World War I- Major Battles Webquest

World War I- Major Battles Webquest

World War I- Major Battles Webquest asks students various questions about major Battles during World War I- asking students to pay particular attention to who fought vs. whom, where, important facts/ events, outcome, number of deaths/ destruction, and more- and to map the battles the Battles are: Marne Verdun Somme Passchendaele/ Ypres Christmas Truce Battle of Tannenberg Gallipoli Jutland St. Mihiel Chatteau Thierry Overall number of deaths and outcomes and theories
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Race Riots/ Urban Riots in the United States- Document Based Question

Race Riots/ Urban Riots in the United States- Document Based Question

Race Riots/ Urban Riots in the United States Essential Question: To what degree is change dependent on Conflict? And Can Conflict be Prevented? Background: Riots are shocking events where the ordinary rules of society break down. London 2011 was gripped by the sight of burning cars and hooded youths looting shops. But why do riots happen? What reason could there be for such destruction? Is it poverty and unemployment? Are people alienated from society? Or was it simple opportunism by criminals? Are they provoked by police brutality? Or did the police do too little to stop them? Are they the sign of a breakdown in morality? Are they a product of a “culture of dependency”? Or do some people just want to see the world burn? The United States has its own history of civil unrest; and much of our history involves poverty, race, in cities. Therefore, it is worthwhile to look at some of the dynamics and causes of the major urban race riots that have occurred in the United States. Many Riots from the late 20th century till today, stand out as particularly dramatic moments in American urban history, and it is useful to tease out some of the historical contingencies and large social conditions that produced these periods of strife in order to prevent more violence from occurring. - Source: Nielsen, Author Robert. “What Causes Riots?” Whistling In The Wind, 1 Mar. 2013, whistlinginthewind.org/2013/02/28/what-causes-riots/. Task/ World Class Outcome: Investigate the past events (riots) and generate an understanding of current events to purpose solutions to achieve future objectives In other words, you will research and read about riots in the United States using the information provided and create an action plan/ advice for the President of the United States to solve the Race Problems within the Urban areas of the United States and prevent future riots. In doing so use, the graphic organizer to help you find out more information about the Riots researched. Riots Include 1898 Wilmington 1906 Atlanta 1917 St. Louis 1919 Red Summer Chicago 1921 Tulsa, OK 1943 Detriot 1964 Harlem, NY 1964 LA, Watts 1967 Newark, NJ 1968 Baltimore 1991 Crown Heights, NY 1992 LA- Rodney King 2014 Ferguson, Missouri 2015- Baltimore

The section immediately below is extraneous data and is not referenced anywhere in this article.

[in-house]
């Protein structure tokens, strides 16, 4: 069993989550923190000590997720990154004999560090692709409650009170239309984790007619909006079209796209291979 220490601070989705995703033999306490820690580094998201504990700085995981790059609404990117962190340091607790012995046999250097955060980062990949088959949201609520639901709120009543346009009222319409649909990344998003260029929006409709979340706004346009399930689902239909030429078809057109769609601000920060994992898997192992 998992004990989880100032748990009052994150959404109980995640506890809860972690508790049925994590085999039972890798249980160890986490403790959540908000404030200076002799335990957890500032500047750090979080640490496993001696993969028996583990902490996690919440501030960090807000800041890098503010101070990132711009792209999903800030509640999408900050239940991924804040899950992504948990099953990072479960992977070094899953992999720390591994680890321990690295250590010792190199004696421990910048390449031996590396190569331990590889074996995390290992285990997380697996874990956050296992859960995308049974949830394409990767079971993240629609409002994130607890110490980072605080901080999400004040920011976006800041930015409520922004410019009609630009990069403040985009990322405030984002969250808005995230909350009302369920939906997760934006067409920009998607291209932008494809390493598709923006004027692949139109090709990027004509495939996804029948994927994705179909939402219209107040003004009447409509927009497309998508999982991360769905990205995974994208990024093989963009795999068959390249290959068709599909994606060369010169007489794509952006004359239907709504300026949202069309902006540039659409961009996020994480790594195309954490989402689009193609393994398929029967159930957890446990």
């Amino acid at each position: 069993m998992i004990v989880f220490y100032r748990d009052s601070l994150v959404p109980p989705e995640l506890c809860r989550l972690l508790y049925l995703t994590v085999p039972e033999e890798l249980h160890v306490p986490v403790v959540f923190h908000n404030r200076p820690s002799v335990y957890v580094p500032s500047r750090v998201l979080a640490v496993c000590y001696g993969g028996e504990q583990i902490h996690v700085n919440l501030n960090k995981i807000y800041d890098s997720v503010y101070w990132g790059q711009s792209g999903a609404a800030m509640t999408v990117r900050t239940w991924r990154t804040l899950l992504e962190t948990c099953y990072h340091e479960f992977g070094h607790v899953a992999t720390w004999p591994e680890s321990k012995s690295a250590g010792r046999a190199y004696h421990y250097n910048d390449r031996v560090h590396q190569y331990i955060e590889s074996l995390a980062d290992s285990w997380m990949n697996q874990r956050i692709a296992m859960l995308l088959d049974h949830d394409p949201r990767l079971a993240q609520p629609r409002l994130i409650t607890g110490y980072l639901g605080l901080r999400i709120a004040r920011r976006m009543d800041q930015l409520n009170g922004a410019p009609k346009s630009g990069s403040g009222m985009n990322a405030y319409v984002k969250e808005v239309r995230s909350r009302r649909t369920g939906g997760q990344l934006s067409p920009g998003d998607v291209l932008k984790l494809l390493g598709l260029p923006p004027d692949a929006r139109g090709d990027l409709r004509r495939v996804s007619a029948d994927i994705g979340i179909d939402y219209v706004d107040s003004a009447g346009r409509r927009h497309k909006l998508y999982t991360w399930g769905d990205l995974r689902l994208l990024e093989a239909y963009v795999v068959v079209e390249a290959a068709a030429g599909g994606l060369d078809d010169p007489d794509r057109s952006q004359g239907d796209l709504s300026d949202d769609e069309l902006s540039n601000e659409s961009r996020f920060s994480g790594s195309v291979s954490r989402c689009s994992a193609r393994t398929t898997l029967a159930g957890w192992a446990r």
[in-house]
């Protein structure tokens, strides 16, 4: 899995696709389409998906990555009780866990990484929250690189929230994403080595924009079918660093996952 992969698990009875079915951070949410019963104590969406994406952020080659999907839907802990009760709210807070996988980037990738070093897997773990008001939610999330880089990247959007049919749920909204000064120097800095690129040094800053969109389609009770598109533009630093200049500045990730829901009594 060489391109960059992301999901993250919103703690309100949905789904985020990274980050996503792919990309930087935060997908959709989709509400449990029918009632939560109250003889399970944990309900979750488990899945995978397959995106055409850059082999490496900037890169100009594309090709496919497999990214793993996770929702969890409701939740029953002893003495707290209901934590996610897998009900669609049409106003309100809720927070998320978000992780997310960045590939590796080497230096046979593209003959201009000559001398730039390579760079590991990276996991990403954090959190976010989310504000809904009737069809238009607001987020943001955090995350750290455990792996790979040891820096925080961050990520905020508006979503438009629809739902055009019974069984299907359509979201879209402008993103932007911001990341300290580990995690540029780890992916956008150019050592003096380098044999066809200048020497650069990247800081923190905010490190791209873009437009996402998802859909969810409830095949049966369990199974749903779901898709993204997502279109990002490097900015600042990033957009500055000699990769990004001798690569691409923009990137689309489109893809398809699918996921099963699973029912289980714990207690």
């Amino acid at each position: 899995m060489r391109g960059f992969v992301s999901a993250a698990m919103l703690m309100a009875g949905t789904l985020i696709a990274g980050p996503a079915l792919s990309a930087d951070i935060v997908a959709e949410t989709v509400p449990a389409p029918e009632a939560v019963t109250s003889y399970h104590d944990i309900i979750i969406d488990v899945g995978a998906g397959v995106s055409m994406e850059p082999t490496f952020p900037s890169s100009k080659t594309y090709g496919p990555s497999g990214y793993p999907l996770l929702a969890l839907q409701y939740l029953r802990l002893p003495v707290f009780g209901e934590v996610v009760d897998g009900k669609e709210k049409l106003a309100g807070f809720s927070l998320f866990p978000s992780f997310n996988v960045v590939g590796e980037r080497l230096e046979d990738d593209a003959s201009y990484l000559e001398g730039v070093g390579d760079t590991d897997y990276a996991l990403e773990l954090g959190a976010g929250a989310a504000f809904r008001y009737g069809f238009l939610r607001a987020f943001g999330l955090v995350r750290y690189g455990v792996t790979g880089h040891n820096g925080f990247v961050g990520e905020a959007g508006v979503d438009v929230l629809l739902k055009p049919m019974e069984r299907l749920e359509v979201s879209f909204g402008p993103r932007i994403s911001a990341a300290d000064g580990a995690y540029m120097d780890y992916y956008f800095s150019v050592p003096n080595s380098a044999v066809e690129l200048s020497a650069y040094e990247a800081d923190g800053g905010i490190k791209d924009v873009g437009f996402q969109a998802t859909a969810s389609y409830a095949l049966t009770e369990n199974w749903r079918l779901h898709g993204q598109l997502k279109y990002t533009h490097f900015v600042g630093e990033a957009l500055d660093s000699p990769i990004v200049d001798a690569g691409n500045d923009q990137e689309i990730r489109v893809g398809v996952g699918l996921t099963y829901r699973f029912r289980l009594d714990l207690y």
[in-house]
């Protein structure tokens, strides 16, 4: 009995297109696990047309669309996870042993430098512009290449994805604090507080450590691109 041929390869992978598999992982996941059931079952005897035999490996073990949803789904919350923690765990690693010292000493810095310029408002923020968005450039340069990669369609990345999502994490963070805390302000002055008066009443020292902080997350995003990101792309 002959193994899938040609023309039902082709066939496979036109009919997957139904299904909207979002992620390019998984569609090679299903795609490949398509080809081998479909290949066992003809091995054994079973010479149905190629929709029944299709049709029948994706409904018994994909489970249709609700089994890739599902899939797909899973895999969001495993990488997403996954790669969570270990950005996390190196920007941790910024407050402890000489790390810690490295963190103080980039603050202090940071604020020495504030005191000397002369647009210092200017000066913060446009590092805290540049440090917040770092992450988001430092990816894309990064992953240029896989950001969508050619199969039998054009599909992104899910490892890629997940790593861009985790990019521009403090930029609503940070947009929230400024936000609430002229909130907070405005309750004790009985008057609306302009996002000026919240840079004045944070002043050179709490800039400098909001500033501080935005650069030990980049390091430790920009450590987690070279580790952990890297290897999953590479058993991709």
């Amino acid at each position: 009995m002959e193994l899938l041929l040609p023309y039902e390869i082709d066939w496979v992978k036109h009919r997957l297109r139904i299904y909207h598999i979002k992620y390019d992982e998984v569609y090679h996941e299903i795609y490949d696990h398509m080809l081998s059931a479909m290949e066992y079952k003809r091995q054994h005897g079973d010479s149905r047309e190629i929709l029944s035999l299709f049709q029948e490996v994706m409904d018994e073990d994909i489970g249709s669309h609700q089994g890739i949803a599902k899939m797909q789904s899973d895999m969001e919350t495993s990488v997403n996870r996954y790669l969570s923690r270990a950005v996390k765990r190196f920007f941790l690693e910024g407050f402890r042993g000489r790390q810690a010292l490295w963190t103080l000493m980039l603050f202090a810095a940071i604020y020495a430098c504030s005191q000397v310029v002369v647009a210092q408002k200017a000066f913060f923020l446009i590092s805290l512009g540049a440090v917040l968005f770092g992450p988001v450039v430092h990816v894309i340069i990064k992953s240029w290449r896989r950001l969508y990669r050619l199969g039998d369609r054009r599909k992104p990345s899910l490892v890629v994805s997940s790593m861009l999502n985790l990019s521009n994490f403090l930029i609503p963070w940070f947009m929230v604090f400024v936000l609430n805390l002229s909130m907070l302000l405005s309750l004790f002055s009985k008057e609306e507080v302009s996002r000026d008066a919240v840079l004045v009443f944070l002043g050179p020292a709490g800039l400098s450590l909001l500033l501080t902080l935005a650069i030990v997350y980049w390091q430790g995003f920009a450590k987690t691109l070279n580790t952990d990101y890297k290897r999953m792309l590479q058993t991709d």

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Advanced Technology during Ancient Civilizations: Phoenician Sailing, Bronze from Shang China DBQ

Advanced Technology during Ancient Civilizations: Phoenician Sailing, Bronze from Shang China DBQ